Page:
Chapter 7 bankruptcy gives consumers in Columbus, Ohio, a legal way to remove burdening debt they can no longer handle. Only unsecured debts, such as medical and credit card debt, can get erased in bankruptcy. The secured debts, those that are backed by collateral, are paid through the selling of assets. However, a debtor must pass a means test to qualify to file for Chapter 7.
How the means test works
The means test determines a debtor’s eligibility for Chapter 7 by using a two-step process. It doesn’t mean a debtor needs zero or little income to file, and he or she still may qualify with higher wages.
The first part of the test compares a person’s median income for the past 12 months to a similar household size in the same state. A debtor with income that falls below the median income passes with no further testing needed. If an individual doesn’t pass the first part of the test, he or she must continue with the second step, which calculates his or her disposable income after allowed expenses.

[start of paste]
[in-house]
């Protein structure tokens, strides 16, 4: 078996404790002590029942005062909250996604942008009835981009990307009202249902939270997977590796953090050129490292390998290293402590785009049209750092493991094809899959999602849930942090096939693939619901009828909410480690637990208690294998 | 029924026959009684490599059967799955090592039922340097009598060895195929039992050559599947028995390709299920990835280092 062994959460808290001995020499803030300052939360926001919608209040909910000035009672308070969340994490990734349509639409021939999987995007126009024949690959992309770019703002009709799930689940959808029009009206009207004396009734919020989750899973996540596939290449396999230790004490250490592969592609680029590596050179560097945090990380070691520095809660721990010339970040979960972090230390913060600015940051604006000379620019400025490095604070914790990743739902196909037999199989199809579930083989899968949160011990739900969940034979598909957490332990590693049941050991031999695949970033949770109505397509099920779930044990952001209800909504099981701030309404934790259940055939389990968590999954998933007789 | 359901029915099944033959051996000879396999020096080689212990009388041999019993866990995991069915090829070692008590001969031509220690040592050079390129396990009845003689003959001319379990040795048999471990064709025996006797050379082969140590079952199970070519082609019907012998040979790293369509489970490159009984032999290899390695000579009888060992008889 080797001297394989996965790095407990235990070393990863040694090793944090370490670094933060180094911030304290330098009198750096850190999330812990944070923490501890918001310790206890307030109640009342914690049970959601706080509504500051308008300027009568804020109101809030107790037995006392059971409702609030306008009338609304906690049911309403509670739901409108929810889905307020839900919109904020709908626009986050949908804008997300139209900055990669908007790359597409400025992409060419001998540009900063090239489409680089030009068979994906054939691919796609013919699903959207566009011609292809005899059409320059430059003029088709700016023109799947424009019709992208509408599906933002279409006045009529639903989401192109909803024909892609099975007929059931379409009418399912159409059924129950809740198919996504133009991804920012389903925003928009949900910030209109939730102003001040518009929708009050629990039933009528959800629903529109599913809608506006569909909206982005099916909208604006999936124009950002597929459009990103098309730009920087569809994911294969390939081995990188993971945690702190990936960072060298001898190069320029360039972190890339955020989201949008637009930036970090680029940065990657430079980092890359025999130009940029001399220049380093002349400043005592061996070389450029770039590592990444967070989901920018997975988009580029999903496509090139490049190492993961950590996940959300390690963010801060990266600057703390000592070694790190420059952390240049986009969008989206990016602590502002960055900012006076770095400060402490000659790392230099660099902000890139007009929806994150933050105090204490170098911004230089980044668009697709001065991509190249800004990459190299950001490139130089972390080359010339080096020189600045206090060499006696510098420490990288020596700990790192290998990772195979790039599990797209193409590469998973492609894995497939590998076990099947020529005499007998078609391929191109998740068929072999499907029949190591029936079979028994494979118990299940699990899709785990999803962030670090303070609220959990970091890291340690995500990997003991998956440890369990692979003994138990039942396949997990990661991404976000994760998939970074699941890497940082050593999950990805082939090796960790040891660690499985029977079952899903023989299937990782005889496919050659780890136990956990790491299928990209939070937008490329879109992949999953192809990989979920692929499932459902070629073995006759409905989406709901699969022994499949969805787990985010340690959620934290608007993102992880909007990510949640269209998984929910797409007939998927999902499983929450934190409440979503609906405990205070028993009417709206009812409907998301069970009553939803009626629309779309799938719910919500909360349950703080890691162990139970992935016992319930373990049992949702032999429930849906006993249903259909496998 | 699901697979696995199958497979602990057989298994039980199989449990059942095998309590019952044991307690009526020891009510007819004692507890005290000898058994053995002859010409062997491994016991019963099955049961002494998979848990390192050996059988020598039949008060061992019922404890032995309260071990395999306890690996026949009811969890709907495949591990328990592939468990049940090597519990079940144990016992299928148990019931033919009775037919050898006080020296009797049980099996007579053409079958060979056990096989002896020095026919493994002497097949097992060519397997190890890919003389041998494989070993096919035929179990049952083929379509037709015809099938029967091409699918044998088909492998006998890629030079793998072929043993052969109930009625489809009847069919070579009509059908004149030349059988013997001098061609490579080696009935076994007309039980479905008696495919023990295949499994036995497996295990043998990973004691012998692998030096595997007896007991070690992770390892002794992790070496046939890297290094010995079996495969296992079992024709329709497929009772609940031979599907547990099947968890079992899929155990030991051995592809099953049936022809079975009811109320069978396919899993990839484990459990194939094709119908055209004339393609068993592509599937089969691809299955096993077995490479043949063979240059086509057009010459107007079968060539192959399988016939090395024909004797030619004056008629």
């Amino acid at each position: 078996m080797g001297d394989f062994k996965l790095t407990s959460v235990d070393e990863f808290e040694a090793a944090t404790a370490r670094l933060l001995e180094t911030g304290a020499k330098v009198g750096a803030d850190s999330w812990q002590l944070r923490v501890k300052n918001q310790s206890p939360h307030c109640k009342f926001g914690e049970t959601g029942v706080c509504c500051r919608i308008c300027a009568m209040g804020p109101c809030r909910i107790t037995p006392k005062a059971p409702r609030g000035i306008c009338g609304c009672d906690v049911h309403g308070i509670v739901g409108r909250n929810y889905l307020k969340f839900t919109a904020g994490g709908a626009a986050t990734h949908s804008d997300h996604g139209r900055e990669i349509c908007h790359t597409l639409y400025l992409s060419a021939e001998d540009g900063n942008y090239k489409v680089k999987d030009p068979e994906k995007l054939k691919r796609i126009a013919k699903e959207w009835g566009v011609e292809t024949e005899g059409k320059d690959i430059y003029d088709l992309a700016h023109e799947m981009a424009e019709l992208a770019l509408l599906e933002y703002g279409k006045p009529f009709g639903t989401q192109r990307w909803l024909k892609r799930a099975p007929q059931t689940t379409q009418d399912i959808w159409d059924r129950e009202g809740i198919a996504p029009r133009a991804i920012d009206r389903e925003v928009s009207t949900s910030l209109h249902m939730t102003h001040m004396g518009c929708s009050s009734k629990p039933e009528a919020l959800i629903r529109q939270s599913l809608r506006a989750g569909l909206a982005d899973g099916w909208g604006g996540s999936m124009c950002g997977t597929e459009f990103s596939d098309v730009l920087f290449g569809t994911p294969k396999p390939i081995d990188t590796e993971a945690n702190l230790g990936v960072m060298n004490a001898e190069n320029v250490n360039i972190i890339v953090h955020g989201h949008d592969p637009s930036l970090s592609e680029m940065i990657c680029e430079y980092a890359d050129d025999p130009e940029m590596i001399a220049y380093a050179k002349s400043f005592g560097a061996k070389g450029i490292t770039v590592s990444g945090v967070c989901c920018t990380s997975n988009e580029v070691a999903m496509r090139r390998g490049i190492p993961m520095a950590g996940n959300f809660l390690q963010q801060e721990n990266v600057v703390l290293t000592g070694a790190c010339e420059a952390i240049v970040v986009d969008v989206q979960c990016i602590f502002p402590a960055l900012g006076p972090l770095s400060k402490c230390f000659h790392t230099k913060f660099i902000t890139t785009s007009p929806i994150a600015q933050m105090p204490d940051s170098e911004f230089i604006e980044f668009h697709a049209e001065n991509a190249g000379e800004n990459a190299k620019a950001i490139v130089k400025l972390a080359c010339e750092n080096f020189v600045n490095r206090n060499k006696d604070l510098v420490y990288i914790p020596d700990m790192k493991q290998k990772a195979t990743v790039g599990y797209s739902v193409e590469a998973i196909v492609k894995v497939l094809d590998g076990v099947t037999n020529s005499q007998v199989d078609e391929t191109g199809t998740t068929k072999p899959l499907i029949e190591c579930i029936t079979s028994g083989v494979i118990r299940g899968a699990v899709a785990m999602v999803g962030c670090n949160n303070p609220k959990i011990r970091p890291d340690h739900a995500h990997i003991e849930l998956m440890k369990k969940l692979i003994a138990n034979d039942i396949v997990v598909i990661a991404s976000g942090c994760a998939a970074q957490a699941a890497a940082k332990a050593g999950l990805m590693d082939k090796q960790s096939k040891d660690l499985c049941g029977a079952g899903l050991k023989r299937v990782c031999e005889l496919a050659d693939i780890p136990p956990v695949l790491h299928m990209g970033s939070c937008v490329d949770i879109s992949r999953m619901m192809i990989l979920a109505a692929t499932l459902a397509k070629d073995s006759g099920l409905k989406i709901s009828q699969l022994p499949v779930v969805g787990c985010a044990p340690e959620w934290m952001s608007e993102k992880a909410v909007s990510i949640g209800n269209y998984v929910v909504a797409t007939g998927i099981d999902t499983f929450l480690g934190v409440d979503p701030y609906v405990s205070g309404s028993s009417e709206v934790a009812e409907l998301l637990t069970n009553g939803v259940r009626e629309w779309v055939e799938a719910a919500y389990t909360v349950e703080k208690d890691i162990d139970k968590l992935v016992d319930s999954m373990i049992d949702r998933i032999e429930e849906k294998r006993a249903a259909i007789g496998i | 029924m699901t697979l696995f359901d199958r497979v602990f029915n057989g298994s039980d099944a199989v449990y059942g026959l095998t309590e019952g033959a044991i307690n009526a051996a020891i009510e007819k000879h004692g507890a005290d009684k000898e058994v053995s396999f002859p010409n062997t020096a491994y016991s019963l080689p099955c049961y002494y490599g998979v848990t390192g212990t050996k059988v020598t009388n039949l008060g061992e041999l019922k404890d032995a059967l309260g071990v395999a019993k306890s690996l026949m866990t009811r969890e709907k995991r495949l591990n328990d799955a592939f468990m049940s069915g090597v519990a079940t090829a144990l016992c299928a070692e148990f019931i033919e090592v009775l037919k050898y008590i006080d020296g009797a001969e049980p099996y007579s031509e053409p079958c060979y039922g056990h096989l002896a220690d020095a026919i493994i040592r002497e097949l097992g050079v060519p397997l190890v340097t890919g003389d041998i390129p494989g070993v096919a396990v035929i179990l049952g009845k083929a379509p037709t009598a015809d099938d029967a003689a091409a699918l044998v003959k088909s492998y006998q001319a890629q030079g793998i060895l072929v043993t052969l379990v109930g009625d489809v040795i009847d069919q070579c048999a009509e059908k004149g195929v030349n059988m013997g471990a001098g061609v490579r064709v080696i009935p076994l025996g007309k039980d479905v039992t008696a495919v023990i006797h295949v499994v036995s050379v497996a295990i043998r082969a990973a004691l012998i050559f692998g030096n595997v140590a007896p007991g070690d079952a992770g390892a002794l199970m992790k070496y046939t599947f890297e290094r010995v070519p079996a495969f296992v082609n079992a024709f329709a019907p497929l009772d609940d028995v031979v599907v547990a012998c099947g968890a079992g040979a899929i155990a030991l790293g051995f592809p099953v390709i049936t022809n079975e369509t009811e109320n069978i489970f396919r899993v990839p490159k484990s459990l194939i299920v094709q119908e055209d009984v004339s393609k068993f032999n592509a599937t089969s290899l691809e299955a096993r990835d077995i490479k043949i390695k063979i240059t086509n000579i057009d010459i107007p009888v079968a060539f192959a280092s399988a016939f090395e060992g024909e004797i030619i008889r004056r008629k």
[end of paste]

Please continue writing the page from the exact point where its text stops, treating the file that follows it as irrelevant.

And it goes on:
A debtor with a higher income could still pass the test using allowable expenses outlined by the IRS. If the expense doesn’t meet the requirements, the debtor must justify it.
Means test exemptions
There are still a few exemptions available to debtors who fail the means test. Bankruptcy only covers consumer debt, so debtors with 50% or more business debt aren’t required to take the means test. Business debts include expenses such as vendor debts and loans on vehicles used for business.
National Guard and Reservists deployed for active duty for a minimum of 90 days after September 11, 2001, may get an exemption. Disabled vets with at least a 70% disability rating and accrued debt during service could also qualify for a means test exemption.
Chapter 7 bankruptcy is commonly straightforward, but it involves filing out complex paperwork that needs to be correct to avoid dismissal. Chapter 7 remains on a credit report for several years, so a debtor should seek legal advice before filing.